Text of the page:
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New life for the Ohio Constitution

Sometimes, it's hard to come up with stuff to write about, but not so this week, and probably next.  We discussed Ohio v. Clark, SCOTUS' most recent case on the continued evisceration of the Confrontation Clause, on Wednesday, and the Ohio Supreme Court has issued three decisions on criminal cases just this week.  We'll talk about State v. Brown today.  It has some good news for 4th Amendment fans, even though strictly speaking it's not about the 4th Amendment.

In a survey I made up for this post, 62% of 4th Amendment cases arise from traffic stops, and Brown is no different.  It features the Bullshit Traffic Stop of Week™:  a police officer saw the tires on Brown's car cross the white fog line for about a hundred feet, pulled up alongside him, and when he stared directly ahead and didn't look at her, figured she should pull him over for the violation that had occurred more than two miles back.  She walked her dog around the car, which resulted in the discovery of 120 oxycodone tablets, and that got Brown the mandatory three-year prison sentence.

But let's go back to the stop.  The officer in this case was from Lake Township in Stark County, and it's undisputed that she didn't have the authority to make a traffic stop for a marked lane violation on an interstate highway.  That's what RC 4513.39 says, anyway.

To which the State responded, so what?  That's a statutory, not a constitutional, violation, and the exclusionary rule comes into play only for the latter.  And there's another problem:  SCOTUS has held that the 4th Amendment is satisfied if a law enforcement officer has probable cause to believe that a traffic violation has occurred, and it's never gotten picky about whether the officer was exceeding his jurisdiction.

The 6th District agreed with all that on appeal, but held that the stop violated the Ohio Constitution's analogue to the Fourth Amendment.  And that's the issue in Brown:  "whether a traffic stop made without statutory jurisdiction or authority violates the protection against unreasonable searches and seizures afforded by Article I, Section 14 of the Ohio Constitution."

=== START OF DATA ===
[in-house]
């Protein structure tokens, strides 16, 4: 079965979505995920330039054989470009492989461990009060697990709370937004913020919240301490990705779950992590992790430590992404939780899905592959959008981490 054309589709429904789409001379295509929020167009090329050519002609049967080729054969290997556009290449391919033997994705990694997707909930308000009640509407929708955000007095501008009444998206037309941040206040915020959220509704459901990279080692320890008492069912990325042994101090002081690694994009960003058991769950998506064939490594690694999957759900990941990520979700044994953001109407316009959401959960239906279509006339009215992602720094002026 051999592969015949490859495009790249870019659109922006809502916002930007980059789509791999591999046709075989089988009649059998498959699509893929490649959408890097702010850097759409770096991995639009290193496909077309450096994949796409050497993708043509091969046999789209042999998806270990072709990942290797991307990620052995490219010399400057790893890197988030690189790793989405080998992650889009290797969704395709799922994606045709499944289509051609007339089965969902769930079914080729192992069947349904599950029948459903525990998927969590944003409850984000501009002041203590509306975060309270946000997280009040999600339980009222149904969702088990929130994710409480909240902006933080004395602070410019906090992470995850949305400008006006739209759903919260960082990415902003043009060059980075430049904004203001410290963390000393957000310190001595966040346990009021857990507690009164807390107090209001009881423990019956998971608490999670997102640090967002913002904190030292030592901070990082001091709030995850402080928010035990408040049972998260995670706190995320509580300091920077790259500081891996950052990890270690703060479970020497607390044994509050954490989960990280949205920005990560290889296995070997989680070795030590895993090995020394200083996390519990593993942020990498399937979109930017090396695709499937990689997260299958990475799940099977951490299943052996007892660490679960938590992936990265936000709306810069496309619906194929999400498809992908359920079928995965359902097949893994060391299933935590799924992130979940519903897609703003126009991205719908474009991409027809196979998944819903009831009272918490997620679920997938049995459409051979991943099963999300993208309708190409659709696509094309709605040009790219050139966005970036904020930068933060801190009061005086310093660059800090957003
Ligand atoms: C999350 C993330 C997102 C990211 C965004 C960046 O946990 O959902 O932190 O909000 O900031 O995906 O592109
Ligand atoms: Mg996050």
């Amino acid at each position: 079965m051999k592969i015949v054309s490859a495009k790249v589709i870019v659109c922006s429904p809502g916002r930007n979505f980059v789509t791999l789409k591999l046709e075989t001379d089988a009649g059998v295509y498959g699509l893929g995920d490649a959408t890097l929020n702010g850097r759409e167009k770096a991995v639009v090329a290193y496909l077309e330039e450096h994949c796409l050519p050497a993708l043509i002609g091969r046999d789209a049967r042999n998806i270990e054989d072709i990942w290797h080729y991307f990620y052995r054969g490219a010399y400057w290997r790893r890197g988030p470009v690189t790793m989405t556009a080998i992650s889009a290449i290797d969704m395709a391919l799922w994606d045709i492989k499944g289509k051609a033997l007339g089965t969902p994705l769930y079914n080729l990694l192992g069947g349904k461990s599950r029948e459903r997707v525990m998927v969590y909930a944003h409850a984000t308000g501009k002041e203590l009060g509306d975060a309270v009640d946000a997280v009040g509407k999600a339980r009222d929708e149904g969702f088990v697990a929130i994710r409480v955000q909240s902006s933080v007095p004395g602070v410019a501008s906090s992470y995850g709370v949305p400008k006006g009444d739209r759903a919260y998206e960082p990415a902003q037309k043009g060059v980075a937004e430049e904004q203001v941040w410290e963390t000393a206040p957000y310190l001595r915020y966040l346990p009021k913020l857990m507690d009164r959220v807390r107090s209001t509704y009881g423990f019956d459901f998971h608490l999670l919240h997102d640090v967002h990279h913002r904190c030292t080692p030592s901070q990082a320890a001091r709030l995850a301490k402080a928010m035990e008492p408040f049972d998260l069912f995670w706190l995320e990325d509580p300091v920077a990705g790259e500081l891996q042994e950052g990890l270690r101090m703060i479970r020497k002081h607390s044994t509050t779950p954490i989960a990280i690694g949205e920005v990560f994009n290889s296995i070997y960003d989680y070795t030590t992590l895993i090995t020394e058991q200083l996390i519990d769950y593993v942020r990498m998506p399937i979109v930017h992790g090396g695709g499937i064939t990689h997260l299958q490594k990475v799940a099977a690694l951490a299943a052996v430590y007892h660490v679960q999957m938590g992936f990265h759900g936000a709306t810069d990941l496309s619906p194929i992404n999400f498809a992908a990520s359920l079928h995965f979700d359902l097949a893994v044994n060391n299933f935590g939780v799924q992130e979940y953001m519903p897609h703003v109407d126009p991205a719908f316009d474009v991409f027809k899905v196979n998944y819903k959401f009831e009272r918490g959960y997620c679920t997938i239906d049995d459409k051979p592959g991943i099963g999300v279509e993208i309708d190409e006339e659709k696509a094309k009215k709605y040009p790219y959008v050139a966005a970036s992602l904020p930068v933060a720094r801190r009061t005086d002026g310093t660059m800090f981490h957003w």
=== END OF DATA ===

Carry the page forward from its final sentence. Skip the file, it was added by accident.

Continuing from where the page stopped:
The court's not writing on a clean slate here; in fact, it finds its 2003 decision in another State v. Brown dispositive.  In that case, the defendant was arrested for a minor misdemeanor.  Under state law, there are a very few circumstances where an officer can arrest someone for minor misdemeanor, and none were present in Brown's case.  That didn't do the defendant any good as far as the US Constitution is concerned, because only a few years before that, SCOTUS had upheld the arrest of a woman for a seat belt violation, despite the fact that the officer lacked the statutory authority to arrest for that offense.  But the Ohio Supreme Court held that the Ohio Constitution provides greater protection than the Fourth Amendment to the United States Constitution against warrantless arrests for minor misdemeanors," and, after weighing "the government's interest in making the stop against the intrusion upon the individual's privacy," decided that the Ohio Constitution had been violated.  So the outcome in Brown the Younger decides the outcome in Brown the Elder.

But as the dissent points out, the slate might not be clean, but it's a good bit muddier than the 5-2 majority admits.  In fact, Brown I is a bit of an outlier:  in several cases before and after that one, the Ohio Supreme Court treated the search and seizure provisions of the Ohio Constitution as being co-extensive with the 4th Amendment.

Well, that was then, this is now.  There's no question that this week's decision gives independent force to the Ohio Constitution.  And not just for search and seizure; several years ago in State v. Farris they held that the Ohio Constitution's privilege against self-incrimination went farther than the Fifth Amendment.

Unfortunately, Brown doesn't provide a lot of analysis to help determine when the Ohio provision kicks in.  That has to be fleshed out, and given many of the court's pronouncements in 4th Amendment cases, don't expect the Ohio Supreme Court to become a bastion of libertarianism on that subject.  But if you've got form motions to suppress - and you know you do - make sure you include the Ohio Constitution as a basis for seeking exclusion.

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